Regulated rail fares frozen in real terms
Annual increases in the price of regulated rail fares in England are to be capped at the rate of inflation.
It means the fares, including season tickets and 'anytime' singles, will be frozen in real terms for another year, Chancellor George Osborne said.
The Retail Price Index (RPI) was 2.5% this summer. The fares formula usually allows prices to rise by RPI plus 1%.
Mr Osborne also said train companies would have less flexibility to vary prices.
The government is ending the so-called "flex rule" which allows firms to raise fares by 2% above the average, as long as the overall average stays at RPI plus 1%.
The second year of frozen price increases would save season ticket holders £75 over 2014 and 2015, the chancellor told the Sun on Sunday newspaper.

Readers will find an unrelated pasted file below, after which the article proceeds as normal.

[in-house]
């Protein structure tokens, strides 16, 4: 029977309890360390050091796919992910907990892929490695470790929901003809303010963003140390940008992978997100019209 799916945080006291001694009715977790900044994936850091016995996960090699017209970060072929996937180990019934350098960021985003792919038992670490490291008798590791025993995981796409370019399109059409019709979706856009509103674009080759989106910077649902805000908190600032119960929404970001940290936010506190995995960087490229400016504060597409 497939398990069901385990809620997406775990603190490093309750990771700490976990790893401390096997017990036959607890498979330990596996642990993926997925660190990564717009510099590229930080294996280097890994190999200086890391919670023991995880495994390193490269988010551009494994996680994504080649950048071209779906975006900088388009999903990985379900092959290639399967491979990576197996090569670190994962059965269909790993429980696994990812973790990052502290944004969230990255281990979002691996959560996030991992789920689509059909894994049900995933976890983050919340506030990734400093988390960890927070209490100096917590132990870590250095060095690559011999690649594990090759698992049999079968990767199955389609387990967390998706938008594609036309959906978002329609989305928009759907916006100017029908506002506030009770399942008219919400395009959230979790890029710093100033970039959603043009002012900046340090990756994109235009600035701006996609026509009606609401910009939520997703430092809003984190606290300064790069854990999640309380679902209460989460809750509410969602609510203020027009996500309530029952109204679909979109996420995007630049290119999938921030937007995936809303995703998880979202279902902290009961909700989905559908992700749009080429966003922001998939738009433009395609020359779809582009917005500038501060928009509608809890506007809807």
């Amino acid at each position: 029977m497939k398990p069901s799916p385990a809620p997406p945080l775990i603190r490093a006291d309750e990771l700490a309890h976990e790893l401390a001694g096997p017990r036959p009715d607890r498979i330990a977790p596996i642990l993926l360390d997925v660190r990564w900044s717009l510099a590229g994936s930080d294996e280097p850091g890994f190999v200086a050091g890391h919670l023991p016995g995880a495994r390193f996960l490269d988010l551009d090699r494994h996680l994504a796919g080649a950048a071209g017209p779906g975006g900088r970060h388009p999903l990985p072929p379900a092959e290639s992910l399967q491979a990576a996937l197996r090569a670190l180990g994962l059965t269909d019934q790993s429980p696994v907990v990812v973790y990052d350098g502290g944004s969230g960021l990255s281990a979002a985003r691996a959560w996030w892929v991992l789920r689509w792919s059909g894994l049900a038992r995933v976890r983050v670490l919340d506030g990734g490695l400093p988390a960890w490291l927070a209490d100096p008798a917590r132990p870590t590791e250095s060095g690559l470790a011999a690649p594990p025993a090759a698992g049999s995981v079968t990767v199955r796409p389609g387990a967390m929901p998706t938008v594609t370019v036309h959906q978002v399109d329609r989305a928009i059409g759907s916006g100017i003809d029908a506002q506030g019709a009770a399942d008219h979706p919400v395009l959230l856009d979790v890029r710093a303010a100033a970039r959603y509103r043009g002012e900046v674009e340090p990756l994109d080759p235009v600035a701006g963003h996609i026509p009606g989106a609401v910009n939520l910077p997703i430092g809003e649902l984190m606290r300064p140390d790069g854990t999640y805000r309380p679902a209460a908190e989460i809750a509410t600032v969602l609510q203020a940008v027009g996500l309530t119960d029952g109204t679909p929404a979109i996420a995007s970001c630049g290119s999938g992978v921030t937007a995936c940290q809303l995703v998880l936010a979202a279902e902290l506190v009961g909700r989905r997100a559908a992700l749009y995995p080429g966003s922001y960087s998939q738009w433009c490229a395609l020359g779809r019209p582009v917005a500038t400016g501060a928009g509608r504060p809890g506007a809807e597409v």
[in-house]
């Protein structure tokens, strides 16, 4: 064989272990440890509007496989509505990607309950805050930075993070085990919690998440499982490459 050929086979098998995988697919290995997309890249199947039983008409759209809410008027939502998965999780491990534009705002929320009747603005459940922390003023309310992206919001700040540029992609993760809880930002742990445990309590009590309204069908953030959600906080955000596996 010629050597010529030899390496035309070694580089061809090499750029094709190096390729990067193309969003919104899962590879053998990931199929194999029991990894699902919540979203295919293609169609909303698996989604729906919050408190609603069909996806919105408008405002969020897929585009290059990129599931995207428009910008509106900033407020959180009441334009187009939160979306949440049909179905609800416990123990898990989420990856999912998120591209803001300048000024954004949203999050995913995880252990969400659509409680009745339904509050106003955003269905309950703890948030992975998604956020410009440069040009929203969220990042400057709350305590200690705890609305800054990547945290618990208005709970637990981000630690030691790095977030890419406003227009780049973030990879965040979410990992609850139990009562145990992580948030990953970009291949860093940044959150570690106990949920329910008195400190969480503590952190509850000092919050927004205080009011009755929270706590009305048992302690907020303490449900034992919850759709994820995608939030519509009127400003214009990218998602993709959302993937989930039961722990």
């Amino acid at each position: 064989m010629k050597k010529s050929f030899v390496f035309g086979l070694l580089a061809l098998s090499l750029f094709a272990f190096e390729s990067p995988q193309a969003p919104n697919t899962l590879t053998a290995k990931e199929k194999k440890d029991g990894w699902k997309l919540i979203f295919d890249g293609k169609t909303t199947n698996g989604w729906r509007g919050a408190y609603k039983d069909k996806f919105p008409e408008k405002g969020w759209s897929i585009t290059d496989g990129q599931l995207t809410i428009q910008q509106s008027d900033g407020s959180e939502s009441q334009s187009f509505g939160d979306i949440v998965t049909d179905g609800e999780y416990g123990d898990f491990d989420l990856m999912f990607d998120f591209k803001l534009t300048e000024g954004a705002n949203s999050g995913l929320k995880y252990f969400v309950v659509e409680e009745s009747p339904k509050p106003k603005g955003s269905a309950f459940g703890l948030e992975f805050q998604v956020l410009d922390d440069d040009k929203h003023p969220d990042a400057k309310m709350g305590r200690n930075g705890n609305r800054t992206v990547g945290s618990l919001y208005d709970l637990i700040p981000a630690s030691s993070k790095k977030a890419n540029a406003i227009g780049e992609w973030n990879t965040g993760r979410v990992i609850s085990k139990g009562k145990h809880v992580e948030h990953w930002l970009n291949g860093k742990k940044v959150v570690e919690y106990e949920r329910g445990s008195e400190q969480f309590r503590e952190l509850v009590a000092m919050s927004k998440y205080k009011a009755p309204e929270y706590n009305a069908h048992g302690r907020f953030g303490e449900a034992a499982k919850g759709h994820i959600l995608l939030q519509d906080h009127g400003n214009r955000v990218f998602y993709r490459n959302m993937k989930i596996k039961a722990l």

"It's only because we've taken difficult decisions on the public finances that we can afford to help families further," he said.
Last month ministers defended what was set to be a 3.5% hike come January.
At the time Labour accused the government of ripping passengers off, saying regulated fares had risen 20% since 2010.
In Scotland, there will be no rise in off-peak fares in 2015, which have been frozen since January 2013.
Peak fares will rise by 2.5% - the same as the July inflation rate.
The Welsh government has yet to make a decision - but it usually mirrors the rise in England.
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The Leicester Heritage Transport Trust held their 9th running day on Sunday 7th September. Based adjacent to the Abbey Pumping Station and the Space Centre, this small but perfectly formed event provided a selection of mostly Leicester based vehicles for a variety of runs around and to and from the city. There was also a link to an Open Day at the new First Group base on Abbey Lane.
The first selection of vehicle images can now be viewed when you click here